Please use this identifier to cite or link to this item: http://hdl.handle.net/2440/91077
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dc.contributor.authorSlotte, M.en
dc.contributor.authorMetha, G.en
dc.contributor.authorZevenhoven, R.en
dc.date.issued2015en
dc.identifier.citationInternational Journal of Energy and Environmental Engineering, 2015; 6(3):233-243en
dc.identifier.issn2008-9163en
dc.identifier.issn2251-6832en
dc.identifier.urihttp://hdl.handle.net/2440/91077-
dc.description.abstractWays to produce metallic nanoparticles and the scale-up of these processes have seen increased interest as the industrial application of nanoparticles continues to grow. Their feasibility from an environmental point of view can be assessed by means of life cycle analysis (LCA). In this work two methods of metallic nanoparticle production, by evaporation/condensation of metal using electrical arc discharge reactors or by chemical reduction of metal salts in aqueous solutions or dry solid/solid mixtures, are evaluated based on the life cycle indicators. The evaporation of metal using electrical discharge reactors is a method studied in the European Commission 7th Framework Program “BUONAPART-E.” The environmental impact of the two different nanoparticle production approaches is here compared for four metals: copper, silver, zinc and aluminum. The chemical routes of producing nanoparticles require several different chemicals and reactions, while the electrical discharge routes use electricity to evaporate metal in a reactor under inert atmosphere. The nanoparticle production processes were modeled using “SimaPro” LCA software. Data for both the chemical production routes and the arc routes were taken from the literature. The choice of the best route for the production of each metal is strongly dependent on the final yield of the metallic nanoparticles. The yields for the chemical processes are not reported in the open literature, and therefore the comparisons have to be made with varying yields. At similar yields the electrical process has in general a lower environmental footprint than the studied chemical routes. The step or chemical with the greatest environmental impact varies significantly depending on process and metal being studied.en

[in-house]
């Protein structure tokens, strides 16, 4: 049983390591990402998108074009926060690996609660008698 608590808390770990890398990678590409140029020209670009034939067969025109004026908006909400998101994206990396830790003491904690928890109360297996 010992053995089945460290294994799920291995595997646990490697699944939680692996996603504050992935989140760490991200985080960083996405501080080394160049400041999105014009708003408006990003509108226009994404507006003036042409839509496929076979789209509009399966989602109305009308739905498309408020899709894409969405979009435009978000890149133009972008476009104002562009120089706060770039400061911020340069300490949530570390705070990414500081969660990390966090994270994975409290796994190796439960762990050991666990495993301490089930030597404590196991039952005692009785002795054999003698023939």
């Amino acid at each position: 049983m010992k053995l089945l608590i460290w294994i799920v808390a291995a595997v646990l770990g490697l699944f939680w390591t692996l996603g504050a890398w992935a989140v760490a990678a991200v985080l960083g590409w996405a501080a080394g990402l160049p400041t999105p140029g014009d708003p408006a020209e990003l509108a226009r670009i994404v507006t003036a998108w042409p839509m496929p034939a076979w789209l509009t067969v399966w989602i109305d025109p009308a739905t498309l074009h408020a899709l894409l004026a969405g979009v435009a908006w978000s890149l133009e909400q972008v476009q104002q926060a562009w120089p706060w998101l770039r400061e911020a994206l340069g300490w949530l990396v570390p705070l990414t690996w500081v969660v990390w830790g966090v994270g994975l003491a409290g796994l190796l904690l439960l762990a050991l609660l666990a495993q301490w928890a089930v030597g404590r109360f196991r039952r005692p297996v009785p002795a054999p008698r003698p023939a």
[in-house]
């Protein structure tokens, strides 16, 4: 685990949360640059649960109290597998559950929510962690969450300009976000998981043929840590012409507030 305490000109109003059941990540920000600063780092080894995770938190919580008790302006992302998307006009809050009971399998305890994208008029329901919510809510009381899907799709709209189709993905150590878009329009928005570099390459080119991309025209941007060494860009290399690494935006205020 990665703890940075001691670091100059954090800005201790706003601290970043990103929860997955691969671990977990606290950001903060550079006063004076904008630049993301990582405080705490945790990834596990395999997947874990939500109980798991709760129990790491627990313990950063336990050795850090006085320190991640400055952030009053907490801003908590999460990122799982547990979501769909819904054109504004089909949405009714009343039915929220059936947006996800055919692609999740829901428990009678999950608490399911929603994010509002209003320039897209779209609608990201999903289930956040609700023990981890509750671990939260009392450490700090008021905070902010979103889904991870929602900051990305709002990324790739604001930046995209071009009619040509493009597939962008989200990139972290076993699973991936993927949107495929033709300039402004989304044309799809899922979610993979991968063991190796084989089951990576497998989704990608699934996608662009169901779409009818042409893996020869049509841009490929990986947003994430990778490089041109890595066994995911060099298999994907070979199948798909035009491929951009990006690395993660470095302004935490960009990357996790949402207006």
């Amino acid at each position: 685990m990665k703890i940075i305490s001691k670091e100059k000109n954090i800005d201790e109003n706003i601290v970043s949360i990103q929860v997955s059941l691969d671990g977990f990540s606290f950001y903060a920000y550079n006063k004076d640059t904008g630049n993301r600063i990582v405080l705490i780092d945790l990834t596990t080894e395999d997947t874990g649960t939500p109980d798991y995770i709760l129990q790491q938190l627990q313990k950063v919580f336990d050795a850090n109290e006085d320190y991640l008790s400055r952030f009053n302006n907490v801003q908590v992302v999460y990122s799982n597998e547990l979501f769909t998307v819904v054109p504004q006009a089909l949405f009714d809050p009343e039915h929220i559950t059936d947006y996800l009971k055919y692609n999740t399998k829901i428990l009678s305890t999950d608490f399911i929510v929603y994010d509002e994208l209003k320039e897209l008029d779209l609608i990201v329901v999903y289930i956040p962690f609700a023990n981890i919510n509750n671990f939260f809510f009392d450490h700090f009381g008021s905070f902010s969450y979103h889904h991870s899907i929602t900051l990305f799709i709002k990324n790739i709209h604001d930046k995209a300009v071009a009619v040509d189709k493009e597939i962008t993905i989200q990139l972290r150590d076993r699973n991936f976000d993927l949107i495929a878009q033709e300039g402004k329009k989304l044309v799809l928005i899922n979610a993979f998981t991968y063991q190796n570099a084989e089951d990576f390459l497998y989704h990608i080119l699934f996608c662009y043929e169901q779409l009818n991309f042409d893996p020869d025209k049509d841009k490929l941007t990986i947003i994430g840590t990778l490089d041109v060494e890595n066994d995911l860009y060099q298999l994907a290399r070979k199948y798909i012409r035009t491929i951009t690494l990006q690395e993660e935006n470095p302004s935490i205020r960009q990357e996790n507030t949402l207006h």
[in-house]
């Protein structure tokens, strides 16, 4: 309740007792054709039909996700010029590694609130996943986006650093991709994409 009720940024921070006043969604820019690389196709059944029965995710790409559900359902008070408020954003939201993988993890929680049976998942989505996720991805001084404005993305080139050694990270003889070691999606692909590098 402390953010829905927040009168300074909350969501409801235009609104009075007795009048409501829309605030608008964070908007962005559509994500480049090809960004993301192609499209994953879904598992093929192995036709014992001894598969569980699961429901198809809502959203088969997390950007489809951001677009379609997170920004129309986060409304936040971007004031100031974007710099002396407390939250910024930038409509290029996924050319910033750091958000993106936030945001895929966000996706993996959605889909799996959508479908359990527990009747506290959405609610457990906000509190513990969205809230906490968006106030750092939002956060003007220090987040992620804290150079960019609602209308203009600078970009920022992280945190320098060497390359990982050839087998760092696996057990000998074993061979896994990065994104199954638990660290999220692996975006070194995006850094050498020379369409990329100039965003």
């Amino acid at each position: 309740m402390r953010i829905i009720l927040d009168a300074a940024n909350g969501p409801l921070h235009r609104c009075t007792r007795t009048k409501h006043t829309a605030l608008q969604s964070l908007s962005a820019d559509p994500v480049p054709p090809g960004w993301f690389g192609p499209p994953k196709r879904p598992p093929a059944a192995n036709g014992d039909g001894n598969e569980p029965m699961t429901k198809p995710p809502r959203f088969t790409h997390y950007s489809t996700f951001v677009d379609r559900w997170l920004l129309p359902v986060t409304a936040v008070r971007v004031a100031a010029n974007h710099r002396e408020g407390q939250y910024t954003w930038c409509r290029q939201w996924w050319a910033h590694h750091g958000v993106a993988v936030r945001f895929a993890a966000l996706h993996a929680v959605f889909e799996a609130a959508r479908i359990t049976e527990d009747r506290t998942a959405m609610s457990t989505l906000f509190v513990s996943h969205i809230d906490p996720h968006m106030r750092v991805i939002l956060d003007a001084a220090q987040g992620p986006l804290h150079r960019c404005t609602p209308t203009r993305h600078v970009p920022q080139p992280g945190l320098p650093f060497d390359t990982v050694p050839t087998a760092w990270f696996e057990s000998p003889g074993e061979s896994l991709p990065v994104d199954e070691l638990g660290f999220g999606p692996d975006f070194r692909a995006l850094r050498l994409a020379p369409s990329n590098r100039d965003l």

dc.description.statementofresponsibilityMartin Slotte, Gregory Metha, Ron Zevenhovenen
dc.language.isoenen
dc.publisherSpringeren
dc.rights© The Author(s) 2015. This article is distributed under the terms of the Creative Commons Attribution 4.0 International License (http:// creativecommons.org/licenses/by/4.0/), which permits unrestricted use, distribution, and reproduction in any medium, provided you give appropriate credit to the original author(s) and the source, provide a link to the Creative Commons license, and indicate if changes were made.en
dc.subjectLCA; Nanoparticle production; Copper; Silver; Zinc; Aluminumen
dc.titleLife cycle indicator comparison of copper, silver, zinc and aluminum nanoparticle production through electric arc evaporation or chemical reductionen
dc.typeJournal articleen
dc.identifier.rmid0030027940en
dc.identifier.doi10.1007/s40095-015-0171-3en
dc.identifier.pubid185182-
pubs.library.collectionChemistry publicationsen
pubs.library.teamDS01en
pubs.verification-statusVerifieden
pubs.publication-statusPublisheden
dc.identifier.orcidMetha, G. [0000-0003-1094-0947]en
Appears in Collections:Chemistry publications

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